A faux pas that could have lead to another Indo-Nepal war of words

Nepal objects to External Affairs Minister Jaishankar’s Buddha statement, India forced to act quickly to placate neighbour

Image Courtesy:indiatoday.in

The Ministry of External Affairs (MEA) has had to move at lightning speed to try and undo the diplomatic damage done by the words of Minister S Jaishankar who called Gautama Buddha one of the two greatest “Indians”. The other name Jaishankar invoked was of the Father of the Nation Mahatma Gandhi, who truly is an Indian, unlike Gautama Buddha who was born in Lumbini, Nepal, and is worshiped the world over.

According to the Indian Express, Jaishankar’s statement at a webinar on Saturday, the remark disturbed many in Nepal, and could have led to diplomatic stress between the two nations. Nepal’s Ministry of Foreign Affairs issued a statement giving Jaishankar a refresher course on the life of Gautam Buddha. It stated, “It is a well-established and undeniable fact proven by historical and archaeological evidences that Gautam Buddha was born in Lumbini, Nepal. Lumbini, the birthplace of Buddha and the fountain of Buddhism, is one of the UNESCO world heritage sites.”

“During his visit to Nepal in 2014, the Prime Minister of India H.E. Shri Narendra Modi himself, while addressing Nepal’s legislature Parliament, had said that ‘Nepal is the country where apostle of peace in the world, Buddha, was born’,” they added.

As reported by The Indian Express, leaders from both, the ruling Nepal Communist Party (NCP) and the opposition Nepali Congress, joined voices and expressed their anguish over Jaishankar’s statement who said on Saturday that Buddha and Mahatma Gandhi were the two greatest Indians. “Who are the two greatest Indians ever that you can remember. I would say, one is Gautam Buddha, and the other is Mahatma Gandhi. Not just the greatest Indians that you and I, as Indians remember. But the greatest Indians that the world remembers,” Jaishankar had said during a webinar on Saturday.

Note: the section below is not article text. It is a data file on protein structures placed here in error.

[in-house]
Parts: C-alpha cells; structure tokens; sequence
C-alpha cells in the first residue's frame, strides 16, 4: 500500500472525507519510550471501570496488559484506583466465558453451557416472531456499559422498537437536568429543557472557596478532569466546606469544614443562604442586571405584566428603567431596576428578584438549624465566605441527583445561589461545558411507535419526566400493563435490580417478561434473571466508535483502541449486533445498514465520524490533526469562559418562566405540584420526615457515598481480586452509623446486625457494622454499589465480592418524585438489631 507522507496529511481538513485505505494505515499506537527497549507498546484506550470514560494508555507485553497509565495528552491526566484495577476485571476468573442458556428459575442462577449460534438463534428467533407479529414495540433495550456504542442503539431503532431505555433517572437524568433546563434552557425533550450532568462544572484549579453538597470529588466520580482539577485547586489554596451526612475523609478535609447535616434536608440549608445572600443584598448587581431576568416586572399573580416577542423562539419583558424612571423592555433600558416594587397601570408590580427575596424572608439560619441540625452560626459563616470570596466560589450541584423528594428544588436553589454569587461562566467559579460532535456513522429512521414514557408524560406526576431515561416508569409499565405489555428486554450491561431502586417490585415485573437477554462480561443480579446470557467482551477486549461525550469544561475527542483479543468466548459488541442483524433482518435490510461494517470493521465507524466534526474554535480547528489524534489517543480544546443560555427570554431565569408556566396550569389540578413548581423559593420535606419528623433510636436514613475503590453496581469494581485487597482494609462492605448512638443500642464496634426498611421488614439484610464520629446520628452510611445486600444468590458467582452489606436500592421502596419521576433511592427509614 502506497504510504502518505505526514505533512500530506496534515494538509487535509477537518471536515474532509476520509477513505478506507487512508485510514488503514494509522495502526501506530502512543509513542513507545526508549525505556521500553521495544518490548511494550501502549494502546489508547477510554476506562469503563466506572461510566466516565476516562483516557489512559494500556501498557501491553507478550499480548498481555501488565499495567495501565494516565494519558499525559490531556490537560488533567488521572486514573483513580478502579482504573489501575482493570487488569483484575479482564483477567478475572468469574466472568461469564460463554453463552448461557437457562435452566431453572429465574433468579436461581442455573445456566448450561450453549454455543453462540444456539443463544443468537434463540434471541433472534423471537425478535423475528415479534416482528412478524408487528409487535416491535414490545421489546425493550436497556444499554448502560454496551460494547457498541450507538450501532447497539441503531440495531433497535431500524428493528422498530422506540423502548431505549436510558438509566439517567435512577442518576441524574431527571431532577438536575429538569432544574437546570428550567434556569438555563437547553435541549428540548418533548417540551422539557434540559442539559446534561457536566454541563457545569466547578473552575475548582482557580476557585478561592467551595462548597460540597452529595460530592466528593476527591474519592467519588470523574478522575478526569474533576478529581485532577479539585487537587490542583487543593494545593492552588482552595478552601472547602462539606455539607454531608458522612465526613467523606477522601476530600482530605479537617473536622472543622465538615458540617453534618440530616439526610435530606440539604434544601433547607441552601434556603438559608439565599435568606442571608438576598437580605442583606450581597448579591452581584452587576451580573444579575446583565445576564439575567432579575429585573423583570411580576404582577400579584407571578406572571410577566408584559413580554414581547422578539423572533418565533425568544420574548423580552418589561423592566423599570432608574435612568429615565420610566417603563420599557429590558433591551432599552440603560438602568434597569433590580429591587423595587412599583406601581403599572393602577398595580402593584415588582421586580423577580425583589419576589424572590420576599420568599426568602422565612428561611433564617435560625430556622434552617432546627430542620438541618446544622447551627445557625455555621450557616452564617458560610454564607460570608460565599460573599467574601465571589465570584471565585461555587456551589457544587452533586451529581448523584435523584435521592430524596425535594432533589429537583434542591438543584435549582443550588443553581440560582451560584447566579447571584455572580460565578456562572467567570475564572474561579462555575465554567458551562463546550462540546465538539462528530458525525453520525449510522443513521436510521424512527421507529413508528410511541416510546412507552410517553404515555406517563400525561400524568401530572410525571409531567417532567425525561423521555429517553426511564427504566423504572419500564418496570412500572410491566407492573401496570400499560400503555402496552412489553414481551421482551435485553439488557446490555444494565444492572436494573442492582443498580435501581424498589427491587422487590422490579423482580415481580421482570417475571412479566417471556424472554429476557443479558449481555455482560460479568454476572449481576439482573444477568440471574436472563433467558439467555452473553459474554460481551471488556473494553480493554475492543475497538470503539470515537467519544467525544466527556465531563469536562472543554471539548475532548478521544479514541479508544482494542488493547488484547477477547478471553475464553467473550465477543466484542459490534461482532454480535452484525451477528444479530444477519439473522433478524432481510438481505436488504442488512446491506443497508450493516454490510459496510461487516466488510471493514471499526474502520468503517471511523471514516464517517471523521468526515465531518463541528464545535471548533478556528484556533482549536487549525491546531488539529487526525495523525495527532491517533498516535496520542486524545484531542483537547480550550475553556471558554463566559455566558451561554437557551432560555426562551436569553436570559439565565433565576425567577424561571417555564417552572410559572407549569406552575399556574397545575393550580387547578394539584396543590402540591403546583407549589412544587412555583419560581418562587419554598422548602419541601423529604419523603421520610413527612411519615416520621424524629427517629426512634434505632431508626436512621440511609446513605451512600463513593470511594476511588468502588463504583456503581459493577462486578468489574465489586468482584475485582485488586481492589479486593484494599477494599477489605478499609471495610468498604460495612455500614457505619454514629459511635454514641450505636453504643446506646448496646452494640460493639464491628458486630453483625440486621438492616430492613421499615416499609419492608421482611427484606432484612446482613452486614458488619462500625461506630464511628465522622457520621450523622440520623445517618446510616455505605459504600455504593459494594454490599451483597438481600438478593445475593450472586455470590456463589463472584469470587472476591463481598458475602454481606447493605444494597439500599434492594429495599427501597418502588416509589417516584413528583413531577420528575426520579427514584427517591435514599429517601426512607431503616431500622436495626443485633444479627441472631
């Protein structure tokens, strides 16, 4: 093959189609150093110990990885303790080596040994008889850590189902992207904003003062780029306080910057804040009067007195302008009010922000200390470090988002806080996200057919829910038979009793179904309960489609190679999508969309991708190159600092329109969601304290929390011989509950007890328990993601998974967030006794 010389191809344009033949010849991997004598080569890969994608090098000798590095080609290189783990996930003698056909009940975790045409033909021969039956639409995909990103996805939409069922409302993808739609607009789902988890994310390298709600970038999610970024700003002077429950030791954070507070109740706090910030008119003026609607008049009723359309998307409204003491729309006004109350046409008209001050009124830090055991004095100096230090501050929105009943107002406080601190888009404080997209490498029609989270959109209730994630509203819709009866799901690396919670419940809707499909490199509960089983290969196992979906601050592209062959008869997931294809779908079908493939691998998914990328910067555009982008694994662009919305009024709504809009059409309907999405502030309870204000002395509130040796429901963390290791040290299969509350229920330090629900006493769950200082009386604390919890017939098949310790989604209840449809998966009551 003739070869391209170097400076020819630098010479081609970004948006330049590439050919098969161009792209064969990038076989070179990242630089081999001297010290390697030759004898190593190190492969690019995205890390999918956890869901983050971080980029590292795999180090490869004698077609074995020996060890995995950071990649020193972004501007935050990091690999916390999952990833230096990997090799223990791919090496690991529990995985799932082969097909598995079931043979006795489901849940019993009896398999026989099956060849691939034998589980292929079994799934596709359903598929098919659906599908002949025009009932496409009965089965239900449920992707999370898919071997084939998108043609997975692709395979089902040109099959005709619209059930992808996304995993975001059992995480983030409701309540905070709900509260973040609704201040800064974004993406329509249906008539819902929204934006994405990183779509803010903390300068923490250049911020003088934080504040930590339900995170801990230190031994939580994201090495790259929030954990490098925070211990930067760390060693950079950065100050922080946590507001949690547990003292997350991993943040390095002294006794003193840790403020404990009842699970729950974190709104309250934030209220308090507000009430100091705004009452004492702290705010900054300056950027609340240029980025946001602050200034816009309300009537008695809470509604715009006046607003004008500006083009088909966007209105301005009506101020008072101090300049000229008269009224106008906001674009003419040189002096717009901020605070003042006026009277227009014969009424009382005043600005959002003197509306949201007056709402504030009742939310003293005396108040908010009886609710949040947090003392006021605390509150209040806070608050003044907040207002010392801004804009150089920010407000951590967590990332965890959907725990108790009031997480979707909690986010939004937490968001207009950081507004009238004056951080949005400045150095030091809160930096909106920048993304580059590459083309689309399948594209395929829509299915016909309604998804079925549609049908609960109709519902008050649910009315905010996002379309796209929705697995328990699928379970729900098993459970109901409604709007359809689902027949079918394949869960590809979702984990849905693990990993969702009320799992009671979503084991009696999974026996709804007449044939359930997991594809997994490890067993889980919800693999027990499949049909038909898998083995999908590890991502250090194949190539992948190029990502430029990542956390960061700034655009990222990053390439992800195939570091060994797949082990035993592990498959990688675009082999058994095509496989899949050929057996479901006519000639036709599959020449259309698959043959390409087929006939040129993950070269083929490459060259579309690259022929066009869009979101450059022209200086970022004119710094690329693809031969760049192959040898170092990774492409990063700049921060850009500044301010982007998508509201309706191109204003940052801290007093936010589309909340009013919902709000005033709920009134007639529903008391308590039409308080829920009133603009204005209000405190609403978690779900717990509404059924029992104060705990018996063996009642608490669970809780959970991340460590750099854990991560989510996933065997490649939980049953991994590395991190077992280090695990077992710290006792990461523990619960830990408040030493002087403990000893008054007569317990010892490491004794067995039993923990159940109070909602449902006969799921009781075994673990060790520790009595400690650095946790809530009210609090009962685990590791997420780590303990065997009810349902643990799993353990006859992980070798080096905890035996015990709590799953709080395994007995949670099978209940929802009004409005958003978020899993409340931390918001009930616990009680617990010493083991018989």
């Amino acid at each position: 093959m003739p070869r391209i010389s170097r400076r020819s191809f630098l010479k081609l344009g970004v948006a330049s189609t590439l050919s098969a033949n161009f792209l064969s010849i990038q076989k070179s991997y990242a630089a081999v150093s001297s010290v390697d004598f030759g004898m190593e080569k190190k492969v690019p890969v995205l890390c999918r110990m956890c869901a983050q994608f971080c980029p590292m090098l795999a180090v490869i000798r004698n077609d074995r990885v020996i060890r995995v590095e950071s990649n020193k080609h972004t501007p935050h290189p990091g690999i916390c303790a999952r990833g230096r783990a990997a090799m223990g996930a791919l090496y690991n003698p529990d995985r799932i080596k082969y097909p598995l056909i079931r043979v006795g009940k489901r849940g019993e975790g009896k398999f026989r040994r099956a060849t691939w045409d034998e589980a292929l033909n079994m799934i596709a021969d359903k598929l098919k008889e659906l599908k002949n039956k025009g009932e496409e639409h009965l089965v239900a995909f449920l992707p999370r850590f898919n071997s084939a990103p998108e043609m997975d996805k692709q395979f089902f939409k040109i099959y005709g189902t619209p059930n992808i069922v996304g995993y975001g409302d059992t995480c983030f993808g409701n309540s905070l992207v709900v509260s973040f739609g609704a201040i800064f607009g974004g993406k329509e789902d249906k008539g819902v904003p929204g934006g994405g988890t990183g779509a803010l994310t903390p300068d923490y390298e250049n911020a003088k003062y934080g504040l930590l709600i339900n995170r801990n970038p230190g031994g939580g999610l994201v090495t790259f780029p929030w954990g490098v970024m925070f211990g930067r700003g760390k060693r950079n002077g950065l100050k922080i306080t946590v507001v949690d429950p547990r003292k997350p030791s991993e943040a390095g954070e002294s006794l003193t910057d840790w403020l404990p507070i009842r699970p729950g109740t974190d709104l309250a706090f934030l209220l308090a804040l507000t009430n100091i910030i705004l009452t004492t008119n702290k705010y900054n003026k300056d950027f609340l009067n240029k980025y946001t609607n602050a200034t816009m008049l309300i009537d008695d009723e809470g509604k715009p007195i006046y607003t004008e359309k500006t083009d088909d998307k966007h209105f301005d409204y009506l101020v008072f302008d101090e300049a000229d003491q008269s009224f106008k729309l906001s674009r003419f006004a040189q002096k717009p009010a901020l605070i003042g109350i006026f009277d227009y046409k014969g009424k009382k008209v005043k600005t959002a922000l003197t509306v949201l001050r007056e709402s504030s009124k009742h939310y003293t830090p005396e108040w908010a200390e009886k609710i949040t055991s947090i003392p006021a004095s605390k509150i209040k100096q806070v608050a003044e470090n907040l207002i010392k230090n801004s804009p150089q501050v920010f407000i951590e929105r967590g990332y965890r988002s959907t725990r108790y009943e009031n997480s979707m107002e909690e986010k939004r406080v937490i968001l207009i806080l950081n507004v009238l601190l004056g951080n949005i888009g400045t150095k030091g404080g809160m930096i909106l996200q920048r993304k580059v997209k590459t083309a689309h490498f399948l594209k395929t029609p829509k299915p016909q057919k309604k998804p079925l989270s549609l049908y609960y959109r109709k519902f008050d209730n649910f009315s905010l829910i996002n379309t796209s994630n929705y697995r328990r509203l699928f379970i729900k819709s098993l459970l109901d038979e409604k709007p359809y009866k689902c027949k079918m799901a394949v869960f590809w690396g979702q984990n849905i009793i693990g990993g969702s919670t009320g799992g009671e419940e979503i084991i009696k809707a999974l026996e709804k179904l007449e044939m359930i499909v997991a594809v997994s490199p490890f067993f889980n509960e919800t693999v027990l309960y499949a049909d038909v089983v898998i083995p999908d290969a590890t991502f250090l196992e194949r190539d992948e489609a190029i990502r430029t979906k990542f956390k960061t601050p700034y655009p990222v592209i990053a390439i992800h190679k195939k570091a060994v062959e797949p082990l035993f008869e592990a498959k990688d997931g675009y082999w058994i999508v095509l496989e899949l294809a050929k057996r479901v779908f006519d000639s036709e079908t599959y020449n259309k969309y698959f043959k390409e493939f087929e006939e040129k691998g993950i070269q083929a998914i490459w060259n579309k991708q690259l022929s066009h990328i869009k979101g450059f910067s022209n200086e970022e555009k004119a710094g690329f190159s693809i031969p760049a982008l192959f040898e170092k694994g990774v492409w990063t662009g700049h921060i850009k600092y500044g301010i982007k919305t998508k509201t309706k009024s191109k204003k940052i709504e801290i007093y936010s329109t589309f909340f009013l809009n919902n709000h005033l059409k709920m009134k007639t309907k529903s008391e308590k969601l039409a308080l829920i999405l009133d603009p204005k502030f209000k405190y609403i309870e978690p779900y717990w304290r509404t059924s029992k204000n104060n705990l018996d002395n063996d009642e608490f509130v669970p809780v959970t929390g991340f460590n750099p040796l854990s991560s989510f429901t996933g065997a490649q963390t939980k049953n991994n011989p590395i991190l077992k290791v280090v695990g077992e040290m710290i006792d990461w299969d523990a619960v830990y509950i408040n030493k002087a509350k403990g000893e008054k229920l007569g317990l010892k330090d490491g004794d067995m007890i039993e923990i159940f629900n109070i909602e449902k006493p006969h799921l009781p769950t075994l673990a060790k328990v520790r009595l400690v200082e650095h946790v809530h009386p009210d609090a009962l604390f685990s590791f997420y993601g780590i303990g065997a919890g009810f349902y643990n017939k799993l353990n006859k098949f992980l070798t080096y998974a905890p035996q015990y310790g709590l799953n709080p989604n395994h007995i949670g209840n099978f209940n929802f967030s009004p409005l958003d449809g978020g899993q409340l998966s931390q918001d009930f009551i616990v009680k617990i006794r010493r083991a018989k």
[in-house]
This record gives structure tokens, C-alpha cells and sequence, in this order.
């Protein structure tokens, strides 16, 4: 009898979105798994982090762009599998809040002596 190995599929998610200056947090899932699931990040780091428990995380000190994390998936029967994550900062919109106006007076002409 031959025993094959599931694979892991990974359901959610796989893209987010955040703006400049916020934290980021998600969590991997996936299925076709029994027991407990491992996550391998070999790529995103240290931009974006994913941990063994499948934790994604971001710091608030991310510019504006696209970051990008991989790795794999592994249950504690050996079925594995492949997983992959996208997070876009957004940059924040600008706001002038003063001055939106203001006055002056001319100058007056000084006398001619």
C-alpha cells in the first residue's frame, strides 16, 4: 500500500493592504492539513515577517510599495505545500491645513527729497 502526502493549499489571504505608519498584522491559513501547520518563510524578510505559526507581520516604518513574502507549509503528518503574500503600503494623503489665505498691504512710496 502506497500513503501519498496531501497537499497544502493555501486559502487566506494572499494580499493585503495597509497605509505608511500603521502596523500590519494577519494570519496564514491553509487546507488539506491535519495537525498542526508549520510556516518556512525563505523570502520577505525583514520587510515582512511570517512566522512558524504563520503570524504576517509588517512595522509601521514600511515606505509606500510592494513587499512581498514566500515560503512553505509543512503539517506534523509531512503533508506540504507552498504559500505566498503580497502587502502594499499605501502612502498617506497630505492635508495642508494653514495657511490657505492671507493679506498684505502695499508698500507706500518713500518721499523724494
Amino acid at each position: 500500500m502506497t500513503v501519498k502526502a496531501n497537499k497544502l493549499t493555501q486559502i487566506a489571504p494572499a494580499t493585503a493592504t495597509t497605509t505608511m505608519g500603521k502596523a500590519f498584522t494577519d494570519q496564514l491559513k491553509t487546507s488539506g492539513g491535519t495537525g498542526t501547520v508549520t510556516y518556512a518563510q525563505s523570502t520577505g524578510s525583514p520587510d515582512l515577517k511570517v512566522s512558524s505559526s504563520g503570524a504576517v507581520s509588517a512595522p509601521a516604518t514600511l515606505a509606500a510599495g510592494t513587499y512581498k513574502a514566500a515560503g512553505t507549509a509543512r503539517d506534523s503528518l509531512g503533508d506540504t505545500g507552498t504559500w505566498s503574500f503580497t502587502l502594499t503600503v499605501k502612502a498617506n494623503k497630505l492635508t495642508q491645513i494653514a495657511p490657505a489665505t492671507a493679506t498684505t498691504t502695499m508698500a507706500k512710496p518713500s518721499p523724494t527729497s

The Telegraph reported that India was then forced to act swiftly to soothe a “possible new irritant in the already strained relations.” That the Buddha’s birthplace of Lumbini is located in Nepal “remains beyond doubt and controversy and thus cannot be a subject of debate”, Nepal’s foreign office said, adding “It is true that Buddhism spread from Nepal to other parts of the world in the subsequent period. The matter remains beyond doubt and controversy and thus cannot be a subject of debate. The entire international community is aware of this.”

India’s external affairs ministry responded quickly, saying: “EAM’s (external affairs minister’s) remarks yesterday at the CII event referred to our shared Buddhist heritage. There is no doubt that Gautam Buddha was born in Lumbini, which is in Nepal” said the news report. 

According to the Telegraph, Jaishankar’s comment was made at an interactive session organised by the Confederation of Indian Industry on Saturday. He had been asked by Naushad Forbes, co-chairman of Forbes Marshall, if there was “a place for moral leadership in India’s foreign policy or is that being Jimmy Carter in 2020 (being impractical and putting principle ahead of interest)?”

Then, Jaishankar began his reply saying, “Who are the two greatest Indians ever you can remember? I would say one is Gautam Buddha and the other is Mahatma Gandhi — the greatest Indians that the world remembers.” 

The rest is history.


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